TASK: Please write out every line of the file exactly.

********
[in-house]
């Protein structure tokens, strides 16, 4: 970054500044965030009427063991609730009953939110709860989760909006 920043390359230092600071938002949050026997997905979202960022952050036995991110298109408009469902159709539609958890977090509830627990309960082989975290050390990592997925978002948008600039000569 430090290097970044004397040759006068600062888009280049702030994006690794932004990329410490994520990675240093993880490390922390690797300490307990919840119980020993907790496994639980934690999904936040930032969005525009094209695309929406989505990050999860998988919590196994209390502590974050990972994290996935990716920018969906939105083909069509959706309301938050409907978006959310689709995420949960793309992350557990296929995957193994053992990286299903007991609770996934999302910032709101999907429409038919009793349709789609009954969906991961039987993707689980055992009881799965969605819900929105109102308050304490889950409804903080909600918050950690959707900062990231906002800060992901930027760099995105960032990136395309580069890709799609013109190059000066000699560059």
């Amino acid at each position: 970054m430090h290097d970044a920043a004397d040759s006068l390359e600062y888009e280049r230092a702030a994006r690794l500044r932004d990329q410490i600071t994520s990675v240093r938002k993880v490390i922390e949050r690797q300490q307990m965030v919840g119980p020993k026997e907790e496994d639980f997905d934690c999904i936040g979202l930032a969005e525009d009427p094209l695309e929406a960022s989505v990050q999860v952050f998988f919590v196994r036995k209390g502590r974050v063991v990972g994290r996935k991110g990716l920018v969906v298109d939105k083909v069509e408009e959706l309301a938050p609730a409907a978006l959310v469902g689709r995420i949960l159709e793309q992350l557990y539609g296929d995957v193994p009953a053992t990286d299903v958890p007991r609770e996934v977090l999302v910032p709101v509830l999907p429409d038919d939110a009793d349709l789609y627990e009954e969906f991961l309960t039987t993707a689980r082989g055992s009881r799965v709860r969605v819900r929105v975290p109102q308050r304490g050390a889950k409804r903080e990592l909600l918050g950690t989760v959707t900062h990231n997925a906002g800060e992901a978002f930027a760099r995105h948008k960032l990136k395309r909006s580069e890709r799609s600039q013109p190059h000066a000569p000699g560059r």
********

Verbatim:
[in-house]
């Protein structure tokens, strides 16, 4: 970054500044965030009427063991609730009953939110709860989760909006 920043390359230092600071938002949050026997997905979202960022952050036995991110298109408009469902159709539609958890977090509830627990309960082989975290050390990592997925978002948008600039000569 430090290097970044004397040759006068600062888009280049702030994006690794932004990329410490994520990675240093993880490390922390690797300490307990919840119980020993907790496994639980934690999904936040930032969005525009094209695309929406989505990050999860998988919590196994209390502590974050990972994290996935990716920018969906939105083909069509959706309301938050409907978006959310689709995420949960793309992350557990296929995957193994053992990286299903007991609770996934999302910032709101999907429409038919009793349709789609009954969906991961039987993707689980055992009881799965969605819900929105109102308050304490889950409804903080909600918050950690959707900062990231906002800060992901930027760099995105960032990136395309580069890709799609013109190059000066000699560059």
């Amino acid at each position: 970054m430090h290097d970044a920043a004397d040759s006068l390359e600062y888009e280049r230092a702030a994006r690794l500044r932004d990329q410490i600071t994520s990675v240093r938002k993880v490390i922390e949050r690797q300490q307990m965030v919840g119980p020993k026997e907790e496994d639980f997905d934690c999904i936040g979202l930032a969005e525009d009427p094209l695309e929406a960022s989505v990050q999860v952050f998988f919590v196994r036995k209390g502590r974050v063991v990972g994290r996935k991110g990716l920018v969906v298109d939105k083909v069509e408009e959706l309301a938050p609730a409907a978006l959310v469902g689709r995420i949960l159709e793309q992350l557990y539609g296929d995957v193994p009953a053992t990286d299903v958890p007991r609770e996934v977090l999302v910032p709101v509830l999907p429409d038919d939110a009793d349709l789609y627990e009954e969906f991961l309960t039987t993707a689980r082989g055992s009881r799965v709860r969605v819900r929105v975290p109102q308050r304490g050390a889950k409804r903080e990592l909600l918050g950690t989760v959707t900062h990231n997925a906002g800060e992901a978002f930027a760099r995105h948008k960032l990136k395309r909006s580069e890709r799609s600039q013109p190059h000066a000569p000699g560059r």